Thursday, March 21, 2019

UTF-8 String in Swift 5

Michael Ilseman:

Switching to UTF-8 fulfills one of String’s long-term goals to enable high-performance processing, which is the most passionate request from performance-sensitive developers. It also lays the groundwork for providing even more performant APIs in the future. String’s preferred encoding is baked into Swift’s ABI for performance, so it was imperative that this switch happen in time for ABI stability in Swift 5.


Swift 5, like Rust, performs encoding validation once on creation, when it is far more efficient to do so. NSStrings, which are lazily bridged (zero-copy) into Swift and use UTF-16, may contain invalid content (i.e. isolated surrogates). As in Swift 4.2, these are lazily validated when read from.

This sounds great, as I’ve run into problems in Objective-C where strings that are not valid Unicode would cause strange failures a layer or two below my code. I don’t see it documented what happens when validation fails, but my guess from the code is that it repairs the string using replacement characters. That makes sense given the cases I’ve seen. Set one bad attribute on a managed object, and the entire context fails to save. If validation were eager, maybe I could do better at the point of creation than replacement characters (assuming I’m even creating the strings myself). But, this much later, I don’t think there’s much to be done. It’s not worth risking data loss for the common case where the developer hasn’t anticipated this happening and written code to fix the strings.

As mentioned above, Swift 5 switches from two native storage representations to one. This allows for better analyses and more aggressive optimizations with fewer potential code-size or compilation time costs.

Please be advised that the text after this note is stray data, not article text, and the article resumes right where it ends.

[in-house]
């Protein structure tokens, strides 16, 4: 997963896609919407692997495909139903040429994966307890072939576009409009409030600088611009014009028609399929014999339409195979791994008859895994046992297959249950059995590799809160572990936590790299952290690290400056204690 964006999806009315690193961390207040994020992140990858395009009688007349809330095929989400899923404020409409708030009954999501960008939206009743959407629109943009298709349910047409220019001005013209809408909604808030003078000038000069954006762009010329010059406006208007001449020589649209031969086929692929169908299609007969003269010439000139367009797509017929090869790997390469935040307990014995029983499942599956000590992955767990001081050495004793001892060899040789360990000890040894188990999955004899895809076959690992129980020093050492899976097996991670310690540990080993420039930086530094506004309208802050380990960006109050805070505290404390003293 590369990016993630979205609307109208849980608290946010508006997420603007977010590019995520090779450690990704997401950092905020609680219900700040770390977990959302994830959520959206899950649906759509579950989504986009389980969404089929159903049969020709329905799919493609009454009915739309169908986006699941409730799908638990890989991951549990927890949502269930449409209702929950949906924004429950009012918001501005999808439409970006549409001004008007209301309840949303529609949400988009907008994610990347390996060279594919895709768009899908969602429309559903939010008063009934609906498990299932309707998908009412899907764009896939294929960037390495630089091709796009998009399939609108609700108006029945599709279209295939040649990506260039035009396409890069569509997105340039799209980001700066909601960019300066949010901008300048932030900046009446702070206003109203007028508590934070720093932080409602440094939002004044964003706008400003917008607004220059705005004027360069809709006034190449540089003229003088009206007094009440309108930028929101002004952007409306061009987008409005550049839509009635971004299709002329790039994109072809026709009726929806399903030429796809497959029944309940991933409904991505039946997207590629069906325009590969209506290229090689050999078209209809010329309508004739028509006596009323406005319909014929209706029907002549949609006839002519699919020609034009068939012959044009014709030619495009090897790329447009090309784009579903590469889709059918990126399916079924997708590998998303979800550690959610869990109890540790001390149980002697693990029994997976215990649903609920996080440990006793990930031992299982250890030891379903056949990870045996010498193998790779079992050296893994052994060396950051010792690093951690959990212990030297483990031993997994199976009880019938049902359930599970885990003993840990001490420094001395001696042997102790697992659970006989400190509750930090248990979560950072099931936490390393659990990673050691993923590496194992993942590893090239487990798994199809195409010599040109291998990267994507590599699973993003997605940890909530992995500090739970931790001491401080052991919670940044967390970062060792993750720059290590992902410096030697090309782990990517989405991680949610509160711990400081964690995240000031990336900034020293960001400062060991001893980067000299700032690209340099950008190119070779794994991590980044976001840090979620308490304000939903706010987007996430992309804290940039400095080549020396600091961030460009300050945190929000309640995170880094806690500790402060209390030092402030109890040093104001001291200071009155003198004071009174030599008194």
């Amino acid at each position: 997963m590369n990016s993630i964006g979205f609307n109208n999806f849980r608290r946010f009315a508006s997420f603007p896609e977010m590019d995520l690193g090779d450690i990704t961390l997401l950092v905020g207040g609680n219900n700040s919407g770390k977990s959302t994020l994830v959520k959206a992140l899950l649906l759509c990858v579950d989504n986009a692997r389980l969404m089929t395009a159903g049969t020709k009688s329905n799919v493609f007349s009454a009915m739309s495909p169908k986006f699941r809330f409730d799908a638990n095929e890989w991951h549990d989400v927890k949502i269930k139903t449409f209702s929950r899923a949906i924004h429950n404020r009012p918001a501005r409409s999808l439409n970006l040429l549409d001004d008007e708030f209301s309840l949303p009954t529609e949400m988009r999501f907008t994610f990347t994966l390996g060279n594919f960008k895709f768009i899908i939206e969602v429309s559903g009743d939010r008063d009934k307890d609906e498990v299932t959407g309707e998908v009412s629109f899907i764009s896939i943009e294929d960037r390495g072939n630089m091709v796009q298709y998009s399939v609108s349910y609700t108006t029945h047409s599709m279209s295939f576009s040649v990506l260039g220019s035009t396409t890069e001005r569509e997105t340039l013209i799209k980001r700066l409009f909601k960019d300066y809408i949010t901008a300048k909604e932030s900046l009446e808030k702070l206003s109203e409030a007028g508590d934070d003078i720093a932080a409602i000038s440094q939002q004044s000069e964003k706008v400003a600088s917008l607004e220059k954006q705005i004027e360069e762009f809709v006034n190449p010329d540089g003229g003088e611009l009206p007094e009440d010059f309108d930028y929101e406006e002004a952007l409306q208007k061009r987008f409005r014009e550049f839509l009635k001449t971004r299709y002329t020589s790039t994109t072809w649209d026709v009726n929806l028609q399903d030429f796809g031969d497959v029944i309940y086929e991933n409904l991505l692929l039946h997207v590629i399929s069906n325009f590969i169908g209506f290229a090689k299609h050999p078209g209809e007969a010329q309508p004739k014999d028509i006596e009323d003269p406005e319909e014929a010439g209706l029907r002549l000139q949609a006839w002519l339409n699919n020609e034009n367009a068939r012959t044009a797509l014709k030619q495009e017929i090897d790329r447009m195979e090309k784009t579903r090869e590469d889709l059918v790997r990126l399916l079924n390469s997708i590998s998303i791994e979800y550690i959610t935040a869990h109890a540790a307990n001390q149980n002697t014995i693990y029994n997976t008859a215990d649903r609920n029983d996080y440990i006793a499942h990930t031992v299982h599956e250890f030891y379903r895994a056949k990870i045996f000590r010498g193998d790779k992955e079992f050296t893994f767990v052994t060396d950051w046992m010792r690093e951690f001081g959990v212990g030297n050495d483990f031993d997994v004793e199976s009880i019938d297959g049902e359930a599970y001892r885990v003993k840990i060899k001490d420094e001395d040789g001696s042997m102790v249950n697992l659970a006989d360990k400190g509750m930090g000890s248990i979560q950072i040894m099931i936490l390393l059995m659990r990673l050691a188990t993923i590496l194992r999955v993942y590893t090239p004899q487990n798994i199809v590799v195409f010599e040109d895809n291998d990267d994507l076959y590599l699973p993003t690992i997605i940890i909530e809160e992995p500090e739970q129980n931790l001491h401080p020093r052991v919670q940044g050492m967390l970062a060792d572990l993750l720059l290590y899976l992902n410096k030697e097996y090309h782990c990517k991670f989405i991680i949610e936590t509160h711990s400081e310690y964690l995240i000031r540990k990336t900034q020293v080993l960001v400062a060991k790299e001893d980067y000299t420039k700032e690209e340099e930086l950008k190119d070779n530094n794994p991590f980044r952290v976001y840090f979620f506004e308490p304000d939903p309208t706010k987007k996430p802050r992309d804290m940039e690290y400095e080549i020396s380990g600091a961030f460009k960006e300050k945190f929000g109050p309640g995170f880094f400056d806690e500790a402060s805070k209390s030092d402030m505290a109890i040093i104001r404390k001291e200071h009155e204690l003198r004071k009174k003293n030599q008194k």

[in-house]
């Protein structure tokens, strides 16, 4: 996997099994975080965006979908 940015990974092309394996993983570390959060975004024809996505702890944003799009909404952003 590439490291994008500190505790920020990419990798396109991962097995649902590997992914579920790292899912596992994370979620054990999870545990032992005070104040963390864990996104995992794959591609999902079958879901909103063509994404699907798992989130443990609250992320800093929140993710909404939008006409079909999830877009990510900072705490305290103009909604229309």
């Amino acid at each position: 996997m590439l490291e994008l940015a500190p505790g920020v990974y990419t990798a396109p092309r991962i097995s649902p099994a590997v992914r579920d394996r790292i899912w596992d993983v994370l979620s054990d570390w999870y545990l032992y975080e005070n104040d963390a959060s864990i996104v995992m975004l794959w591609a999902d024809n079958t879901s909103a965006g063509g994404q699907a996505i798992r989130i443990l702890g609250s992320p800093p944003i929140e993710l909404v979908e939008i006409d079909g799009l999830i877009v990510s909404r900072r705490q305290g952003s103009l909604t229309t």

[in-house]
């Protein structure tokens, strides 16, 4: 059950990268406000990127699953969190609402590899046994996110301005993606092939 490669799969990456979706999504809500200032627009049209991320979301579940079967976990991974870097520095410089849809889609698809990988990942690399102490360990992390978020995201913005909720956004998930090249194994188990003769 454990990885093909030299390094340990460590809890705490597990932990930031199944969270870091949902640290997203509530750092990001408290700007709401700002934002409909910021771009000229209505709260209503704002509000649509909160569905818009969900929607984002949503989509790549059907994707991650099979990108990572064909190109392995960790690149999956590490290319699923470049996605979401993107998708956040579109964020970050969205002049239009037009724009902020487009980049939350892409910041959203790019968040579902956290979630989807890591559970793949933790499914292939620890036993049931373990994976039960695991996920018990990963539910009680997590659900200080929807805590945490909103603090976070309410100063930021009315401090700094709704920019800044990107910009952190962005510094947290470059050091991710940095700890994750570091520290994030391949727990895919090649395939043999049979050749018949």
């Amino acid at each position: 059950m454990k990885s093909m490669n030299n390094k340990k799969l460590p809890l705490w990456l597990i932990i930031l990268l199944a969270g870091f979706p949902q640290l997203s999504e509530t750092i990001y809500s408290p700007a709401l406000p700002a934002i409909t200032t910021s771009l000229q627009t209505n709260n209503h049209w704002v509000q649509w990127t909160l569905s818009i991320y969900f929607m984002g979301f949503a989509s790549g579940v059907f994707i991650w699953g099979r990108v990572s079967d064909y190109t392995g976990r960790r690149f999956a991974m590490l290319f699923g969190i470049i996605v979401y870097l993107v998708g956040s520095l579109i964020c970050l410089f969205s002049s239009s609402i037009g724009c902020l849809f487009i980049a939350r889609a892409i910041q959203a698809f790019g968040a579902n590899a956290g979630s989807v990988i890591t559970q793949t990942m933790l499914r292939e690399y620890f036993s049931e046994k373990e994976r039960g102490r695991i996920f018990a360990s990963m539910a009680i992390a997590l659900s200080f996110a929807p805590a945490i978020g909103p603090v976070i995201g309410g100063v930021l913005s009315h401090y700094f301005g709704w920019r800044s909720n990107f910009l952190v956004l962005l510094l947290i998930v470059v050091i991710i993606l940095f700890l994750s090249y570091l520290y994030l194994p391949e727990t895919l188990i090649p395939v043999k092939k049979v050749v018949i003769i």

For example, inlining is a compiler optimization that can improve run-time performance at a potential cost to code size. In Swift 4.2, most string methods contained a pair of implementations, one for each storage representation. No matter what form a 4.2 string was in, an entire portion of potentially-inlined code wouldn’t even be run; this increases the cost and diminishes the benefits of inlining. Furthermore, the greatest benefits of inlining come from follow-on analyses and optimizations specific to one call-site, which are exponentially more difficult to perform on a dual representation. Swift 5’s unified storage representation is far more amenable to inlining and follow-on optimizations.

Michael Ilseman:

String remembers performance-relevant information about its contents through the use of performance flags.

For example, a String that is known to be all-ASCII has a trivial UTF8View, UTF16View, and UnicodeScalarView. Also, mapping offsets between the two code unit views is trivial, so there is no need for any bookkeeping as part of Cocoa interop.

Previously: String’s ABI and UTF-8.

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